Visitors Pack Acadia National Park One Day After Tragedy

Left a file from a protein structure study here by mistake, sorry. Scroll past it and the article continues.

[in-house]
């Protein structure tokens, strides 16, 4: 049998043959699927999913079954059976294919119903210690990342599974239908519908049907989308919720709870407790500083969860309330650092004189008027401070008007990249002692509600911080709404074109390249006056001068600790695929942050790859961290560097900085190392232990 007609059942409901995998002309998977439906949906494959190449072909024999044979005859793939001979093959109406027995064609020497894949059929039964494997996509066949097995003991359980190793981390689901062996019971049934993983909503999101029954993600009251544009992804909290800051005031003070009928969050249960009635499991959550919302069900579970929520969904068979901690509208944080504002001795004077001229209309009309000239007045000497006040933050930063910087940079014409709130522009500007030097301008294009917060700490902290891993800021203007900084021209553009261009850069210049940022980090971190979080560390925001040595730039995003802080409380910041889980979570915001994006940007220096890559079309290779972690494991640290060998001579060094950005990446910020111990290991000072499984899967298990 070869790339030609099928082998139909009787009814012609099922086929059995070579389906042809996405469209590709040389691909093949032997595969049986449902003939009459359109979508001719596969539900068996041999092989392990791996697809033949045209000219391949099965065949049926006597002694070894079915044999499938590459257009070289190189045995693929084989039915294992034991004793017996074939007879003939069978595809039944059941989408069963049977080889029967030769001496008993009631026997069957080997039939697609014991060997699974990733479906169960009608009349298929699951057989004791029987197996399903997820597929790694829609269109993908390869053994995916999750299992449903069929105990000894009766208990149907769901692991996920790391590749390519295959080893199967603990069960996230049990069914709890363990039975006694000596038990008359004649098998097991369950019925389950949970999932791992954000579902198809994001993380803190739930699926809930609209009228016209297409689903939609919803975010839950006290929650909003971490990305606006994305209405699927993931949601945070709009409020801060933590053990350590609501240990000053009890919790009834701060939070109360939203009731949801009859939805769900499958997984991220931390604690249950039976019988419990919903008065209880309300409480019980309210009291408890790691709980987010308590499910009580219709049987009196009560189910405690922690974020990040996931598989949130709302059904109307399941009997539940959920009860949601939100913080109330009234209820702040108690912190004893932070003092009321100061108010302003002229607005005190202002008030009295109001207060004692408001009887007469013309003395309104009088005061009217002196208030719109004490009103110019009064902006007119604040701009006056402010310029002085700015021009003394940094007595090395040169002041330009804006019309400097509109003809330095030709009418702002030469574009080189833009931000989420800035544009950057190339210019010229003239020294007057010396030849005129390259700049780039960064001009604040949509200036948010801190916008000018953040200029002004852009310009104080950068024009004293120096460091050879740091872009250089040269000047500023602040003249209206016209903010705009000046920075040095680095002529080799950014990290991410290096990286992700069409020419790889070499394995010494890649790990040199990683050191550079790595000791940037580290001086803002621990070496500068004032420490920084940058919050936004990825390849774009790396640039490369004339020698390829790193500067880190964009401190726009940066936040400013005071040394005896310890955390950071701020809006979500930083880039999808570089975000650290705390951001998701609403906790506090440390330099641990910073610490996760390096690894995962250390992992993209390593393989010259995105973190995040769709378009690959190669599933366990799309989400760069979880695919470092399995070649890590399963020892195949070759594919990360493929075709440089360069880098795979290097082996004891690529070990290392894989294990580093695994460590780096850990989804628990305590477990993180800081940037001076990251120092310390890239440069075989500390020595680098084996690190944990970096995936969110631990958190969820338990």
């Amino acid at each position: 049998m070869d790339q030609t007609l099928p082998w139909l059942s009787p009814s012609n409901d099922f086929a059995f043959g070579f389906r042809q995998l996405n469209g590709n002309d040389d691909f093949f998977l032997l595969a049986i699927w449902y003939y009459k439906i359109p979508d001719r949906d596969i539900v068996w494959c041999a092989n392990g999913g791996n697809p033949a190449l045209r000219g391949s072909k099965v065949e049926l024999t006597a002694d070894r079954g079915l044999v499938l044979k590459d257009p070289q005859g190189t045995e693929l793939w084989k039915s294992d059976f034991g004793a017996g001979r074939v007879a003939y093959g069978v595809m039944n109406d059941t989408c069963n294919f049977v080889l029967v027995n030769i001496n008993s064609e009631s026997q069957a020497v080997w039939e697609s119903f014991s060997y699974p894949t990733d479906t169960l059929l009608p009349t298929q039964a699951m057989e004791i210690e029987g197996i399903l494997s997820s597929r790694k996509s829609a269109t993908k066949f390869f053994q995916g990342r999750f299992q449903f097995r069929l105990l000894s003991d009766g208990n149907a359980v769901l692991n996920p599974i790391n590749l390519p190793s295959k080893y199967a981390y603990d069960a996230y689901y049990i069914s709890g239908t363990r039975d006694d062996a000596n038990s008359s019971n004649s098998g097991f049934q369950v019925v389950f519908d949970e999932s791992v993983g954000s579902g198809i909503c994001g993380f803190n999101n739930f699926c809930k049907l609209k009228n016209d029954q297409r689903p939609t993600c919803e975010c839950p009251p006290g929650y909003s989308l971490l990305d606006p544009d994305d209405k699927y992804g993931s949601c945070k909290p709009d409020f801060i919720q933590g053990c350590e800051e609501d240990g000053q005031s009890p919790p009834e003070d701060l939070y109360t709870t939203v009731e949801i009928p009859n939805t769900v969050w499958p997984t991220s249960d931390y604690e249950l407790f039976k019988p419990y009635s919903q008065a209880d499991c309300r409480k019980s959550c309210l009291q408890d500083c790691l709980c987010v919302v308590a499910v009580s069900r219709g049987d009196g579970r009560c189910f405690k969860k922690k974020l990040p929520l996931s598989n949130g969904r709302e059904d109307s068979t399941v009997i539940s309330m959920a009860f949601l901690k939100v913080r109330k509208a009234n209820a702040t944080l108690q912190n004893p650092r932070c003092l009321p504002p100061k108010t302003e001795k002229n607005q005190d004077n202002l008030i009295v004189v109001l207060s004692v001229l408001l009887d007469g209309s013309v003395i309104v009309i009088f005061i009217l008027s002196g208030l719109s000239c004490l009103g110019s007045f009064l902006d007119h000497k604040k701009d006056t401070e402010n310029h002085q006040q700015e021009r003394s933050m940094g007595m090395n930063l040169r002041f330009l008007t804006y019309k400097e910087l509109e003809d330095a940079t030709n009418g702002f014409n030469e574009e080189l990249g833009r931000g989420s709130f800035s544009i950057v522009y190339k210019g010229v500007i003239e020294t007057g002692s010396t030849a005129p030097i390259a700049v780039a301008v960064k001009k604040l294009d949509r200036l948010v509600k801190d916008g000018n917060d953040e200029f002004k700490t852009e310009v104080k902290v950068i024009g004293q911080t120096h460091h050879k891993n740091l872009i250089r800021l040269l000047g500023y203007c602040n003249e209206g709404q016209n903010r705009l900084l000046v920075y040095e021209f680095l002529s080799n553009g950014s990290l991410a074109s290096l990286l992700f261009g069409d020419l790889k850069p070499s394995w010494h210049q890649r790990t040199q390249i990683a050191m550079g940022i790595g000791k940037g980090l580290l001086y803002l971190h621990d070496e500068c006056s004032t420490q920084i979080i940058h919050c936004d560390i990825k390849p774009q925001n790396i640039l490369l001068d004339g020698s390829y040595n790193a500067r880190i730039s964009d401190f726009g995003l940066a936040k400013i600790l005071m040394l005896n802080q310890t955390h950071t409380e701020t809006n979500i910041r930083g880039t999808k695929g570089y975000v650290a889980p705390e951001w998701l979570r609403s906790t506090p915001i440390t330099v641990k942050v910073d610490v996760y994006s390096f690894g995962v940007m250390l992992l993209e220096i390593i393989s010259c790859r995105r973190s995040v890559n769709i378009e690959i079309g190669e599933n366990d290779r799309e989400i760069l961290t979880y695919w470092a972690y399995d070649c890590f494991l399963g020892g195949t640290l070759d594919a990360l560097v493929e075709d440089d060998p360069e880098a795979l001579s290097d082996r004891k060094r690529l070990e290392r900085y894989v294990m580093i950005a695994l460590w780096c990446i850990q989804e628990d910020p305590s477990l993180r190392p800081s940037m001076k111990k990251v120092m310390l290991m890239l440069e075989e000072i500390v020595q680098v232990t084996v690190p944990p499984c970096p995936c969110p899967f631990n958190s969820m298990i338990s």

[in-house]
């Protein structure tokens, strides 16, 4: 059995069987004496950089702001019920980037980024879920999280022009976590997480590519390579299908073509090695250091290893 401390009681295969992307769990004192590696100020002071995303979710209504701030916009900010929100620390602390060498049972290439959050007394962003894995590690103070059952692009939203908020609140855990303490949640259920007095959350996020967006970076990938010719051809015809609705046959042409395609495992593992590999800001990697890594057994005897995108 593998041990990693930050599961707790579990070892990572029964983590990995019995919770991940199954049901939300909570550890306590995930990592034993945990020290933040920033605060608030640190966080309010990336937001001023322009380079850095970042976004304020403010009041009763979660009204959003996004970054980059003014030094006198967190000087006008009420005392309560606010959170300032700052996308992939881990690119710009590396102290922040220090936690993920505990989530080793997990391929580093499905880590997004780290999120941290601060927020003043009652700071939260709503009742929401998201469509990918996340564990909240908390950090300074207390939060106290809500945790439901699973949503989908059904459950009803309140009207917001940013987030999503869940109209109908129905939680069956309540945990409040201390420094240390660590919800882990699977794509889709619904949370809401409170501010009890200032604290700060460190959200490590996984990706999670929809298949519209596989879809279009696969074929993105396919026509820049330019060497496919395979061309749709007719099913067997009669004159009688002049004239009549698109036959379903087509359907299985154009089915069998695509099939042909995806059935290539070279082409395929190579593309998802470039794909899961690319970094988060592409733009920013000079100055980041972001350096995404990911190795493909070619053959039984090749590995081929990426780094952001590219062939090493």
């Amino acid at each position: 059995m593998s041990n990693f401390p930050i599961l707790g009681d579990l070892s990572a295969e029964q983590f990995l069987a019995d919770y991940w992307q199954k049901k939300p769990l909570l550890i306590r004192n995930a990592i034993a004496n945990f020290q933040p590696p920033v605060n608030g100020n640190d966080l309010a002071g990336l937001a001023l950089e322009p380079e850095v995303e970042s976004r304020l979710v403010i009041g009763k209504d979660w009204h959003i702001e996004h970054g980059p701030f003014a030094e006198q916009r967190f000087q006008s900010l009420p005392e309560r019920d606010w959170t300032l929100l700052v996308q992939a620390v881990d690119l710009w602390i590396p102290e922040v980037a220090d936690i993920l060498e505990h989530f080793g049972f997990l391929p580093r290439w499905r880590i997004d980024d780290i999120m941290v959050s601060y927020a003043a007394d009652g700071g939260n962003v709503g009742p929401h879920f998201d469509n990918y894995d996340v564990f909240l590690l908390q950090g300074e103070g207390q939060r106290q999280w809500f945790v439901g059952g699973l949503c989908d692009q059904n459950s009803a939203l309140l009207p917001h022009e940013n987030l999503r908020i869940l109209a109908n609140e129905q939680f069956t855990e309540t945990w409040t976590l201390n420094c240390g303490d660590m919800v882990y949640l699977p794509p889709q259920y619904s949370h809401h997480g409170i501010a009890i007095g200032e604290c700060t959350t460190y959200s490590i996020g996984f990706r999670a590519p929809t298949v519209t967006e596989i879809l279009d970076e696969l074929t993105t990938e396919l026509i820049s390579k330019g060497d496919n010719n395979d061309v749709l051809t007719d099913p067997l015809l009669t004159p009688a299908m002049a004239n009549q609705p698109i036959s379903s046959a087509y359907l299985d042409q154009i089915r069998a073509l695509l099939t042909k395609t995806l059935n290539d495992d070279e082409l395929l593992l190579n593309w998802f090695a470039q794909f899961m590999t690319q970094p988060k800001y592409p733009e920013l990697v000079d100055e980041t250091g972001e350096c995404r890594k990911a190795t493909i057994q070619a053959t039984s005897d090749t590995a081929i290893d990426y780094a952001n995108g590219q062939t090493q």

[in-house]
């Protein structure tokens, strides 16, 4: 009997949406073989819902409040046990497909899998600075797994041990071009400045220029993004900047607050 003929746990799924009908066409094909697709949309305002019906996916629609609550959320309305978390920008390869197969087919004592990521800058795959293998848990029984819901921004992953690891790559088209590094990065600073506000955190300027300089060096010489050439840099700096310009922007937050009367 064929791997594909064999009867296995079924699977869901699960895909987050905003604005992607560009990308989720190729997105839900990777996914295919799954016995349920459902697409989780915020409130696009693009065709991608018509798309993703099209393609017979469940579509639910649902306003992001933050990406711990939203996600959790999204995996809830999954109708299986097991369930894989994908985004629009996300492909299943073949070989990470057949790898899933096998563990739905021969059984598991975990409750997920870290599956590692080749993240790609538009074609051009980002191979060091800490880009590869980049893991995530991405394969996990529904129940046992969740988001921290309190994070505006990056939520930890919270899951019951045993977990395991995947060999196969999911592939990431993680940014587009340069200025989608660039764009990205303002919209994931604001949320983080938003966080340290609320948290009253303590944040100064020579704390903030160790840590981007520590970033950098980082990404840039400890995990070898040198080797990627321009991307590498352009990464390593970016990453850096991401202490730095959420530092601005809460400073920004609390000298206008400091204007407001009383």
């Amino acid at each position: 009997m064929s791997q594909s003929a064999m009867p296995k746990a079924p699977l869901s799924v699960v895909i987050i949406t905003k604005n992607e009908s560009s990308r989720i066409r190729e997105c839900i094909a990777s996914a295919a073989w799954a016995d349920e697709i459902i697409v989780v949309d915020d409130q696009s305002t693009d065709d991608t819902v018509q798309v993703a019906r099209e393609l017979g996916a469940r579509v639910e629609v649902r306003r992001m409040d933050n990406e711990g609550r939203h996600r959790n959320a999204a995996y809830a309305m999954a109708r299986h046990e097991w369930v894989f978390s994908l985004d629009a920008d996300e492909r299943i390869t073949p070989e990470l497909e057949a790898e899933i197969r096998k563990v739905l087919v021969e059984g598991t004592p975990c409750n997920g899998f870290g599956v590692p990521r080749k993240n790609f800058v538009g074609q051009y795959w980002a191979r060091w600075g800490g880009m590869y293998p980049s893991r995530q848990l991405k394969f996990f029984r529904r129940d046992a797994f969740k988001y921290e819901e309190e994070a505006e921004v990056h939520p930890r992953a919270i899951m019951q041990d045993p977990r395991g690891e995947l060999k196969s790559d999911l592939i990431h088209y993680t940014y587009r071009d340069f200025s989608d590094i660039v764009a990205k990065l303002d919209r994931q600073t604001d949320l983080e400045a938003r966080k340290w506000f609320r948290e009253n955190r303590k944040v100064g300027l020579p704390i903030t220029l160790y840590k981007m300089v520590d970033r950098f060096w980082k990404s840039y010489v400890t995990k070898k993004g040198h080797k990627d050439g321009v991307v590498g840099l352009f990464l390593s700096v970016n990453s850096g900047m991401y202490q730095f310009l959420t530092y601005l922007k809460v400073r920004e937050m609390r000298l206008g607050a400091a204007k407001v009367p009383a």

Higher than normal surf drew crowds to Acadia National Park again today.The same site of a horrible accident just 24 hours earlier.Joy Hollowell talked with visitors as well as park officials about the tragedy near Thunder Hole.++++++++++”Well, we were going by and we heard about what happened.”Visitors to Acadia National Park swapped stories Monday of what had happened here just 24 hours earlier.Around noon Sunday, a storm surge from Hurricane Bill washed seven people into the water. Earlier reports put the crowd at Thunder Hole, but Chief Park Ranger Stuart West says the observation deck was actually closed because of the dangerous surf.”But beyond that, in the undeveloped area, the natural area of the park, that’s where people were along the shore path and down towards the ocean when this happened,” says Chief West.West says folks were up on a cliff about 20 feet above sea level.”A wave crashed down, foam and everything washed up to where they were at ankle deep or so. They immediately turned around and started retreating towards Ocean Drive, and as they did, their backs were turned to the ocean and another wave came, much larger and swept them back into the ocean,” says Chief West.Four people were pulled back on shore, but three others were swept out to sea. Chief West says the victims were in the 55 degree water for about 20 minutes before a Coast Guard boat arrived.”Once we got on scene, we were in seas approximately 15 to 17 feet. When we recovered the first individual, once we located the second individual, we grabbed a hold of him and then west to Seal Harbor,” says Coast Guard Petty Officer 3rd Class James Rhodes.The Coast Guard released rescue vide of 55-year-old Peter Axilrod of New York City. Sadly, his seven year old daughter, Clio drowned before crews could get to her. Another girl, 12-year old Simone Pelletier of Belfast did survive the rescue. She was taken to MDI hospital with non-life threatening injuries.Chief West defended the park’s decision to stay open on Sunday. He says signs warning of dangerous surf were posted and Sand beach along with Thunder Hole were blocked off to visitors.”We have over 15 miles of shoreline in Acadia National Park, just between MDI and Schoodic. So we close one section, say ocean drive, all it does it push people into other areas. We’d prefer to know where people are located rather than try to guess. They were going to the shore no matter what, it was like bugs to a light, literally,” says Chief West.Joy Hollowell, Wabi TV 5 News, Acadia National Park.>========The man rescued by Coast Guard crews, Peter Axilrod, along with his wife, Sandra Kuhach, are still hospitalized at Eastern Maine Medical Center.No word on their conditions.An examination at Mount Desert Island Hospital Monday concluded that their daughter, seven year old Clio, died of drowning.